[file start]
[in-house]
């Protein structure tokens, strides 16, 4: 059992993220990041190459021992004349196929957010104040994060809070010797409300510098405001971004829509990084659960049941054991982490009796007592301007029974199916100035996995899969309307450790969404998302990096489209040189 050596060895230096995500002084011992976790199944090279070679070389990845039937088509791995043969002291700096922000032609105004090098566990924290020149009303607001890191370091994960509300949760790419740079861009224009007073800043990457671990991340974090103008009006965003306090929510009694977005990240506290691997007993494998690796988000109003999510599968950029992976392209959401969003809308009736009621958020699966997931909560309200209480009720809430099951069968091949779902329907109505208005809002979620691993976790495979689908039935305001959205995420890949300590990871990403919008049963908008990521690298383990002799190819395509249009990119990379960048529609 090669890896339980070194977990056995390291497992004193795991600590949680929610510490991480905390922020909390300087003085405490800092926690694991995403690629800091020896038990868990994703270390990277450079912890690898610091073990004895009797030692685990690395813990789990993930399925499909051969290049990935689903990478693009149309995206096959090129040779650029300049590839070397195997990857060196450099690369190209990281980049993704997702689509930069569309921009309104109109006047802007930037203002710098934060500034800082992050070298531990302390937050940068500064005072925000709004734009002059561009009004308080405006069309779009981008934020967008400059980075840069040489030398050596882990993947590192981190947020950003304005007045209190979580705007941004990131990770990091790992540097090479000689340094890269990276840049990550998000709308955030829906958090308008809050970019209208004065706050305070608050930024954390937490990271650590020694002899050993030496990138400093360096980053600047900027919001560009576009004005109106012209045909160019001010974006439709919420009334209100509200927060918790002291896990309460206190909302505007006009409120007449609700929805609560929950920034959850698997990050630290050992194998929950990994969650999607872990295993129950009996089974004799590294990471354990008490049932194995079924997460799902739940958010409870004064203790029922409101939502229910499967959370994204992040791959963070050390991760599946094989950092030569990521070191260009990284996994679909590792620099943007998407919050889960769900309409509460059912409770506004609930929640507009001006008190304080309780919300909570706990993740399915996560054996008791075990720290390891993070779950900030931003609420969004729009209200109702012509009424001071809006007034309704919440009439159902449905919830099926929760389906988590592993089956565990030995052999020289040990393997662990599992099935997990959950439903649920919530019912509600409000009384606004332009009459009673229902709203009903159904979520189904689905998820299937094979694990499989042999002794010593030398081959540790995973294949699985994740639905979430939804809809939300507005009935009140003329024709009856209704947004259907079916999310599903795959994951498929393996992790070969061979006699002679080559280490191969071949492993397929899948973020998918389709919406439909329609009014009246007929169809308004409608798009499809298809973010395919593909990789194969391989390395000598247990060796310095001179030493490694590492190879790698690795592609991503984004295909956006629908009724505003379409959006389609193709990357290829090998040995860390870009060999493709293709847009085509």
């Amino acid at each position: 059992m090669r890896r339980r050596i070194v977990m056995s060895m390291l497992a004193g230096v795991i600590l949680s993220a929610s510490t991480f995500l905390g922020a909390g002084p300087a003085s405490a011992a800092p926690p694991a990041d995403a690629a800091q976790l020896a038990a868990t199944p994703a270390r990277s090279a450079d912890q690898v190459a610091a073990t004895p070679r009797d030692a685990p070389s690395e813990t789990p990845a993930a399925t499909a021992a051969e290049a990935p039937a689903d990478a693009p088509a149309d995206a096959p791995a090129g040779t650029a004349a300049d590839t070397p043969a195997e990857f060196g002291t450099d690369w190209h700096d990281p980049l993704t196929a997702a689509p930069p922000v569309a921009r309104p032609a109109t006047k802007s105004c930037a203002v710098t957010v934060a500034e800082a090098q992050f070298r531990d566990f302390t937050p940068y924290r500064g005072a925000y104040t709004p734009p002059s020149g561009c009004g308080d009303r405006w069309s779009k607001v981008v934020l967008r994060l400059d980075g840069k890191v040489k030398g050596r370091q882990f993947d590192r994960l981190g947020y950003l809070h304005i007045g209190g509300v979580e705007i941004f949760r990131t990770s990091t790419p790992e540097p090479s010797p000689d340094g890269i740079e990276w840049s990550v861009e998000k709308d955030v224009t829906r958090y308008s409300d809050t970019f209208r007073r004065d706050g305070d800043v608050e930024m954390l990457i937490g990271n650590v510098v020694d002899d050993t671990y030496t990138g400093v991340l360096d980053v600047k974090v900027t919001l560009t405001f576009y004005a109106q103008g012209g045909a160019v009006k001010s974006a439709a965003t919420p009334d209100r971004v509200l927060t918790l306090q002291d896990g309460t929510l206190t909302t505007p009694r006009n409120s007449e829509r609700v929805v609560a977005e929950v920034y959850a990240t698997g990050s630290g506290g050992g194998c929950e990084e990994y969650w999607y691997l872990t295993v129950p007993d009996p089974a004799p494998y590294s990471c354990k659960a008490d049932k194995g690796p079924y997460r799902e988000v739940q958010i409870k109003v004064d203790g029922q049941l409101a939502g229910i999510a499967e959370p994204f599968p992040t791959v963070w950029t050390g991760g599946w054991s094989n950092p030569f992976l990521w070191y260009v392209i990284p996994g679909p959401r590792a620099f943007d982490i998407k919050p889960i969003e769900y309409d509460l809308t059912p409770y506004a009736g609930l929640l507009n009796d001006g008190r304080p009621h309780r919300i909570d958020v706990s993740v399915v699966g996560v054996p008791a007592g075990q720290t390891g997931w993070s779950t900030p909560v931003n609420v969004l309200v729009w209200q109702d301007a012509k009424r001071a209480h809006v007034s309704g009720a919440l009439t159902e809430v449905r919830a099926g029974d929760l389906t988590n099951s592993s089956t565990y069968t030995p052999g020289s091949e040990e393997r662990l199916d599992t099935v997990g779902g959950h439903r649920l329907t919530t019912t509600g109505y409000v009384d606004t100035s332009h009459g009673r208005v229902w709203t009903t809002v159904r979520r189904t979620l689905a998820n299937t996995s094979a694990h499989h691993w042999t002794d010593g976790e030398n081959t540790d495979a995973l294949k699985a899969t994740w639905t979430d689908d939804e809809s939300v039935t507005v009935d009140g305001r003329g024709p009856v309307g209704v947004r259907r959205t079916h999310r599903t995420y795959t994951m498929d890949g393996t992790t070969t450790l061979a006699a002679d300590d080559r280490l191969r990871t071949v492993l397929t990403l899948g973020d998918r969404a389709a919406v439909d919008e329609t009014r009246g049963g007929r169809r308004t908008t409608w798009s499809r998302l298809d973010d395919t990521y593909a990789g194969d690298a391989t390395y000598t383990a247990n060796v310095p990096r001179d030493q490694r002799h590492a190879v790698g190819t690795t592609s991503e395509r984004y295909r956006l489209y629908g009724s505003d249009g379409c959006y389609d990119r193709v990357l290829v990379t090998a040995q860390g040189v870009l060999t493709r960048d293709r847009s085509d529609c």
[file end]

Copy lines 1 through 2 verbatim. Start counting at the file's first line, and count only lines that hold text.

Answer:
[in-house]
């Protein structure tokens, strides 16, 4: 059992993220990041190459021992004349196929957010104040994060809070010797409300510098405001971004829509990084659960049941054991982490009796007592301007029974199916100035996995899969309307450790969404998302990096489209040189 050596060895230096995500002084011992976790199944090279070679070389990845039937088509791995043969002291700096922000032609105004090098566990924290020149009303607001890191370091994960509300949760790419740079861009224009007073800043990457671990991340974090103008009006965003306090929510009694977005990240506290691997007993494998690796988000109003999510599968950029992976392209959401969003809308009736009621958020699966997931909560309200209480009720809430099951069968091949779902329907109505208005809002979620691993976790495979689908039935305001959205995420890949300590990871990403919008049963908008990521690298383990002799190819395509249009990119990379960048529609 090669890896339980070194977990056995390291497992004193795991600590949680929610510490991480905390922020909390300087003085405490800092926690694991995403690629800091020896038990868990994703270390990277450079912890690898610091073990004895009797030692685990690395813990789990993930399925499909051969290049990935689903990478693009149309995206096959090129040779650029300049590839070397195997990857060196450099690369190209990281980049993704997702689509930069569309921009309104109109006047802007930037203002710098934060500034800082992050070298531990302390937050940068500064005072925000709004734009002059561009009004308080405006069309779009981008934020967008400059980075840069040489030398050596882990993947590192981190947020950003304005007045209190979580705007941004990131990770990091790992540097090479000689340094890269990276840049990550998000709308955030829906958090308008809050970019209208004065706050305070608050930024954390937490990271650590020694002899050993030496990138400093360096980053600047900027919001560009576009004005109106012209045909160019001010974006439709919420009334209100509200927060918790002291896990309460206190909302505007006009409120007449609700929805609560929950920034959850698997990050630290050992194998929950990994969650999607872990295993129950009996089974004799590294990471354990008490049932194995079924997460799902739940958010409870004064203790029922409101939502229910499967959370994204992040791959963070050390991760599946094989950092030569990521070191260009990284996994679909590792620099943007998407919050889960769900309409509460059912409770506004609930929640507009001006008190304080309780919300909570706990993740399915996560054996008791075990720290390891993070779950900030931003609420969004729009209200109702012509009424001071809006007034309704919440009439159902449905919830099926929760389906988590592993089956565990030995052999020289040990393997662990599992099935997990959950439903649920919530019912509600409000009384606004332009009459009673229902709203009903159904979520189904689905998820299937094979694990499989042999002794010593030398081959540790995973294949699985994740639905979430939804809809939300507005009935009140003329024709009856209704947004259907079916999310599903795959994951498929393996992790070969061979006699002679080559280490191969071949492993397929899948973020998918389709919406439909329609009014009246007929169809308004409608798009499809298809973010395919593909990789194969391989390395000598247990060796310095001179030493490694590492190879790698690795592609991503984004295909956006629908009724505003379409959006389609193709990357290829090998040995860390870009060999493709293709847009085509």